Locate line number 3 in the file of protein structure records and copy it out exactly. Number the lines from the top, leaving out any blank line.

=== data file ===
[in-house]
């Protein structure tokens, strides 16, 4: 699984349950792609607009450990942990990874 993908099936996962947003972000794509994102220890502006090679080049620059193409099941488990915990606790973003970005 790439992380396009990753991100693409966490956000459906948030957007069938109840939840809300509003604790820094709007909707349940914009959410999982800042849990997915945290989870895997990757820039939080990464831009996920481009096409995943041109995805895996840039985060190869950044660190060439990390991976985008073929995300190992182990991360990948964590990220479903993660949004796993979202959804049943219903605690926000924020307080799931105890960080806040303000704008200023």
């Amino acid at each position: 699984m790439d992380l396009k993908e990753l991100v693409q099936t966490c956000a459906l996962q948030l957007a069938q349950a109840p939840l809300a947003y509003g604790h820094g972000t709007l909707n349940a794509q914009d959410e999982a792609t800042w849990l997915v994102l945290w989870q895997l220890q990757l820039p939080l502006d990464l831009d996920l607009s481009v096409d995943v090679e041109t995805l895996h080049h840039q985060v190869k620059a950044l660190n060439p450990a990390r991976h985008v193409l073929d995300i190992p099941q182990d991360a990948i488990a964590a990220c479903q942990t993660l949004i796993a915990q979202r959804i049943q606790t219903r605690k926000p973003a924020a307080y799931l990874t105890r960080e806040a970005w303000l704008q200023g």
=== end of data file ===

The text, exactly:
């Amino acid at each position: 699984m790439d992380l396009k993908e990753l991100v693409q099936t966490c956000a459906l996962q948030l957007a069938q349950a109840p939840l809300a947003y509003g604790h820094g972000t709007l909707n349940a794509q914009d959410e999982a792609t800042w849990l997915v994102l945290w989870q895997l220890q990757l820039p939080l502006d990464l831009d996920l607009s481009v096409d995943v090679e041109t995805l895996h080049h840039q985060v190869k620059a950044l660190n060439p450990a990390r991976h985008v193409l073929d995300i190992p099941q182990d991360a990948i488990a964590a990220c479903q942990t993660l949004i796993a915990q979202r959804i049943q606790t219903r605690k926000p973003a924020a307080y799931l990874t105890r960080e806040a970005w303000l704008q200023g």